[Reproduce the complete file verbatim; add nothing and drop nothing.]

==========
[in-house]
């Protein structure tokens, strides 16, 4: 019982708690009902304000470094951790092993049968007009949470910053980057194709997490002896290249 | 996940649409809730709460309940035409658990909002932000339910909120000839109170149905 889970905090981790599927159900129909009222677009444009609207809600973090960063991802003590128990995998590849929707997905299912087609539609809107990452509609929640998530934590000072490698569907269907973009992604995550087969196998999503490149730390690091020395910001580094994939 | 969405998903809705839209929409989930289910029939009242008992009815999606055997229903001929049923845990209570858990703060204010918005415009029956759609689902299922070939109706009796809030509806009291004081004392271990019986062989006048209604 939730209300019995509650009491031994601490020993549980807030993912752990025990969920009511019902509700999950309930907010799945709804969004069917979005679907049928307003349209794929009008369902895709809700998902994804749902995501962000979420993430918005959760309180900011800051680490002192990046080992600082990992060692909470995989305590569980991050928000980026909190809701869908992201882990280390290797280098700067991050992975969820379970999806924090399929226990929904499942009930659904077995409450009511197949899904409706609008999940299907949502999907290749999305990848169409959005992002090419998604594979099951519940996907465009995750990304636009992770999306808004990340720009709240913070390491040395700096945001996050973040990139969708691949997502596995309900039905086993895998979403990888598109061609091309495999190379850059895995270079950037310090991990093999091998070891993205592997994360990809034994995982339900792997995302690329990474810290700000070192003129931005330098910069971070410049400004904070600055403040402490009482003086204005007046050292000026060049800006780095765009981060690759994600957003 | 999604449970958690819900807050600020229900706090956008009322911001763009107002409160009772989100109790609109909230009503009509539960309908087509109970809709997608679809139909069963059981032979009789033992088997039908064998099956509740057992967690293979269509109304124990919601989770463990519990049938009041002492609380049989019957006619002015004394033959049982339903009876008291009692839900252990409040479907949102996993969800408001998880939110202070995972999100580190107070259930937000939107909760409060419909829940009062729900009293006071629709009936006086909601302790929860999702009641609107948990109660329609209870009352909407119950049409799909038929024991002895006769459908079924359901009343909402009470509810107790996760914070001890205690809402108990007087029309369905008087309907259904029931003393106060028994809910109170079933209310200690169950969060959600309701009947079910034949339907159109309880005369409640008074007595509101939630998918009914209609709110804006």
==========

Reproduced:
[in-house]
């Protein structure tokens, strides 16, 4: 019982708690009902304000470094951790092993049968007009949470910053980057194709997490002896290249 | 996940649409809730709460309940035409658990909002932000339910909120000839109170149905 889970905090981790599927159900129909009222677009444009609207809600973090960063991802003590128990995998590849929707997905299912087609539609809107990452509609929640998530934590000072490698569907269907973009992604995550087969196998999503490149730390690091020395910001580094994939 | 969405998903809705839209929409989930289910029939009242008992009815999606055997229903001929049923845990209570858990703060204010918005415009029956759609689902299922070939109706009796809030509806009291004081004392271990019986062989006048209604 939730209300019995509650009491031994601490020993549980807030993912752990025990969920009511019902509700999950309930907010799945709804969004069917979005679907049928307003349209794929009008369902895709809700998902994804749902995501962000979420993430918005959760309180900011800051680490002192990046080992600082990992060692909470995989305590569980991050928000980026909190809701869908992201882990280390290797280098700067991050992975969820379970999806924090399929226990929904499942009930659904077995409450009511197949899904409706609008999940299907949502999907290749999305990848169409959005992002090419998604594979099951519940996907465009995750990304636009992770999306808004990340720009709240913070390491040395700096945001996050973040990139969708691949997502596995309900039905086993895998979403990888598109061609091309495999190379850059895995270079950037310090991990093999091998070891993205592997994360990809034994995982339900792997995302690329990474810290700000070192003129931005330098910069971070410049400004904070600055403040402490009482003086204005007046050292000026060049800006780095765009981060690759994600957003 | 999604449970958690819900807050600020229900706090956008009322911001763009107002409160009772989100109790609109909230009503009509539960309908087509109970809709997608679809139909069963059981032979009789033992088997039908064998099956509740057992967690293979269509109304124990919601989770463990519990049938009041002492609380049989019957006619002015004394033959049982339903009876008291009692839900252990409040479907949102996993969800408001998880939110202070995972999100580190107070259930937000939107909760409060419909829940009062729900009293006071629709009936006086909601302790929860999702009641609107948990109660329609209870009352909407119950049409799909038929024991002895006769459908079924359901009343909402009470509810107790996760914070001890205690809402108990007087029309369905008087309907259904029931003393106060028994809910109170079933209310200690169950969060959600309701009947079910034949339907159109309880005369409640008074007595509101939630998918009914209609709110804006």